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Tour de France stage 15

Tour de France
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After Sunday's introduction to the Pyrenees, today's stage takes us 187.5km from Pamiers to Bagneres-de-Luchon, and features the second category Col de Portet d'Aspet and Col des Ares, 100 years on from the first time that the Tour passed this way.

But the focus of attention should be on the hors category Port de Bales after 145-ish km - this beast is a 19.3km climb up to 1755m, with an average gradient of 6.1%, rising to 11% in sections, and is followed by a tricky 21km descent down to the finish line.

There are two sprints - one before the real climbing begins, and one in the valley below the Port de Bales - so there may be some duelling between Alessandro Petacchi and Thor Hushovd for some green-jersey points at the first one, but probably not the second.

Petacchi, remember, leads Hushovd by two points, and is 25 ahead of Mark Cavendish.

The main focus, of course, will be on Alberto Contador and Andy Schleck; will the Luxembourgeouis try to take time out of the Spaniard? Or more to the point, can he?

Or will Denis Menchov and Samuel Sanchez try again to pull a fast one?

I'll be doing my best to keep you up to speed, and don't forget we have up to an hour and a half of live commentary from the Radio 5 live sports extra team, starting at 1445 BST.

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comment by Jorge (U14558511)

posted Jul 20, 2010

Granted, Contador will certainly not win the "Fairplay Trophy", but he must be having a laaaaaaaauuuugh!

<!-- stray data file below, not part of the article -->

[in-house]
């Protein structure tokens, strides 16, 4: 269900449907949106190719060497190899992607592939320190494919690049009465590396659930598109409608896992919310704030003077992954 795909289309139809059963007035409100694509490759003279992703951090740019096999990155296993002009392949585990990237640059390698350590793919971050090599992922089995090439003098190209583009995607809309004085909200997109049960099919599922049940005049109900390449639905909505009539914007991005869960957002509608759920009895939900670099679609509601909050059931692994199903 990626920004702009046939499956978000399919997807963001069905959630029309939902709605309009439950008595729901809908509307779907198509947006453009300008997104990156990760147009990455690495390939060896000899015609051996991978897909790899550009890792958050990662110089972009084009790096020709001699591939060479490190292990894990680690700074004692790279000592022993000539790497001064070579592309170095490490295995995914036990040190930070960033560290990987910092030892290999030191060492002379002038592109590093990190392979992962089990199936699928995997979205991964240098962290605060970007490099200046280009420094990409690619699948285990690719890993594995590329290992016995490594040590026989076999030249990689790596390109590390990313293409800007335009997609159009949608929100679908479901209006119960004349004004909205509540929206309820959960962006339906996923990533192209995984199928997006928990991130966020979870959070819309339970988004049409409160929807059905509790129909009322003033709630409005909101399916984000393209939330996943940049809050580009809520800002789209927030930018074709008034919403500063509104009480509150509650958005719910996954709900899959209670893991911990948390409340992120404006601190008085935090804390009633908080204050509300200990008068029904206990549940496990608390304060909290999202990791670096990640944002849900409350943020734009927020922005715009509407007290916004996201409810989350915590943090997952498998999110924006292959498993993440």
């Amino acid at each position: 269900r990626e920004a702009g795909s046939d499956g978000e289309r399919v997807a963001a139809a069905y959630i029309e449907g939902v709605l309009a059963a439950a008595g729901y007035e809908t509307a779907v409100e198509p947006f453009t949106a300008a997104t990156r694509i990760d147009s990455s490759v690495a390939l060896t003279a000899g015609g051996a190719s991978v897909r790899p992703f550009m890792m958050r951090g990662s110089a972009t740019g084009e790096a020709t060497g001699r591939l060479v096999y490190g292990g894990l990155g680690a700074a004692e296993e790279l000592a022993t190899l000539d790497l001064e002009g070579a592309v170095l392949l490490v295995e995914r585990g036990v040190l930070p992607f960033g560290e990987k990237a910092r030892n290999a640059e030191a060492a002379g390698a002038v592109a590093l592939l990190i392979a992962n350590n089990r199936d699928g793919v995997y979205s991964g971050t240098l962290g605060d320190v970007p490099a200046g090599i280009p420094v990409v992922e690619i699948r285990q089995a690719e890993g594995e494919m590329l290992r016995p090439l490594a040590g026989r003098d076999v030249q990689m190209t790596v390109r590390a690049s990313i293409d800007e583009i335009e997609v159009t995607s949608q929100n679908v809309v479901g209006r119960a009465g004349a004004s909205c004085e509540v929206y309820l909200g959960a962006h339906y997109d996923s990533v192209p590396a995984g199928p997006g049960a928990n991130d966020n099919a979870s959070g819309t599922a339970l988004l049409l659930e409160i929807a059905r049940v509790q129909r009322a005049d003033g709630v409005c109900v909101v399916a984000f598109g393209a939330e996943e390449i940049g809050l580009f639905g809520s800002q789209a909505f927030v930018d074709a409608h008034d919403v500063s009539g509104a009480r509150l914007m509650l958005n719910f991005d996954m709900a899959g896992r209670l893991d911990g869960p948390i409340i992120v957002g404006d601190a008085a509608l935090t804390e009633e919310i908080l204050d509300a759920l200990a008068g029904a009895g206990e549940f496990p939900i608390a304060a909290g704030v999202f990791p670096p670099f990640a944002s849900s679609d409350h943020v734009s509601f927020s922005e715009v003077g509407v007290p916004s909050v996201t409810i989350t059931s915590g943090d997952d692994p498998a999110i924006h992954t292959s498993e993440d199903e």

Incidently, Schleck is not a fairplay icon either, after the Le Paves incident (stage 3), when he sprinted away after his brother fell (accidently?) and blocked the peloton.

In any case, all this debate will result redundant at the end of the Tour, since Contador will win it with a margin well over 40 secs!

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posted Jul 20, 2010

Double standards. Andy took advantage of his brother's fall to gain time on Alberto.

Andy is looking like a potential TdF winner but he has to learn to rise above difficulty, whining and feeling sorry for yourself and your bad luck doesn't take you anywhere. Especially when you didn't hold yourself to the same standards that you now set for your opponents. You look strong, Andy. Just use that strength to attack and win on the road if you can.

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posted Jul 20, 2010

It may be ettiquette, it may be a gentlemen's agreement. Whatever it is, it's ludicrous.
A bike plays the same part in a rider's performance as A car does in F1, or a horse in racing.
Oh gosh Marky, I see your engine's blown...What ho chaps, slow down a bit, Marky Webber's had a bit of a prang.
Grow up Mr Schleck.
Welcome to the planet Earth.

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posted Jul 20, 2010

I'm a cycling novice nad don't know the rules about racing. Why is it so terrible if you take advantage of a fellow competitor's mechanical failure? The F1 drivers do it all the time!